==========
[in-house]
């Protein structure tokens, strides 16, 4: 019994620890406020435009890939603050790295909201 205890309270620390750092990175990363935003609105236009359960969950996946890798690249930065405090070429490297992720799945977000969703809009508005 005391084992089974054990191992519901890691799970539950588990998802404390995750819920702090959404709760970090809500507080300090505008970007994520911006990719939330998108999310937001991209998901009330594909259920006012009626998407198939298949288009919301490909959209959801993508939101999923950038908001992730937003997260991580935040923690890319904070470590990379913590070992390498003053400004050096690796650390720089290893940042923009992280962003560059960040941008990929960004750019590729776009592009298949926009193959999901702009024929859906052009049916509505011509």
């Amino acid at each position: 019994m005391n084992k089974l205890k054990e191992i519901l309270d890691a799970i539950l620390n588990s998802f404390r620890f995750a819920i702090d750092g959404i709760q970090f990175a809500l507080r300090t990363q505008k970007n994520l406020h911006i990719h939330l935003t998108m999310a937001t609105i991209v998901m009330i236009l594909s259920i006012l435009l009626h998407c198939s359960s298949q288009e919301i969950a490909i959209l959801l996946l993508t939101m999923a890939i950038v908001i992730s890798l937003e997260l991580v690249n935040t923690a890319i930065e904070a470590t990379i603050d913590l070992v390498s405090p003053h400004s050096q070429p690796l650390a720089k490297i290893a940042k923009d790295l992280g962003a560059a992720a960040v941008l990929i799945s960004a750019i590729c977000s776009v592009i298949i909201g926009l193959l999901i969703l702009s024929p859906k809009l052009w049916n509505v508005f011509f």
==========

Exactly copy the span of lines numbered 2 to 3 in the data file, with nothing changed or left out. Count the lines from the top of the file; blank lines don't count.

């Protein structure tokens, strides 16, 4: 019994620890406020435009890939603050790295909201 205890309270620390750092990175990363935003609105236009359960969950996946890798690249930065405090070429490297992720799945977000969703809009508005 005391084992089974054990191992519901890691799970539950588990998802404390995750819920702090959404709760970090809500507080300090505008970007994520911006990719939330998108999310937001991209998901009330594909259920006012009626998407198939298949288009919301490909959209959801993508939101999923950038908001992730937003997260991580935040923690890319904070470590990379913590070992390498003053400004050096690796650390720089290893940042923009992280962003560059960040941008990929960004750019590729776009592009298949926009193959999901702009024929859906052009049916509505011509």
């Amino acid at each position: 019994m005391n084992k089974l205890k054990e191992i519901l309270d890691a799970i539950l620390n588990s998802f404390r620890f995750a819920i702090d750092g959404i709760q970090f990175a809500l507080r300090t990363q505008k970007n994520l406020h911006i990719h939330l935003t998108m999310a937001t609105i991209v998901m009330i236009l594909s259920i006012l435009l009626h998407c198939s359960s298949q288009e919301i969950a490909i959209l959801l996946l993508t939101m999923a890939i950038v908001i992730s890798l937003e997260l991580v690249n935040t923690a890319i930065e904070a470590t990379i603050d913590l070992v390498s405090p003053h400004s050096q070429p690796l650390a720089k490297i290893a940042k923009d790295l992280g962003a560059a992720a960040v941008l990929i799945s960004a750019i590729c977000s776009v592009i298949i909201g926009l193959l999901i969703l702009s024929p859906k809009l052009w049916n509505v508005f011509f």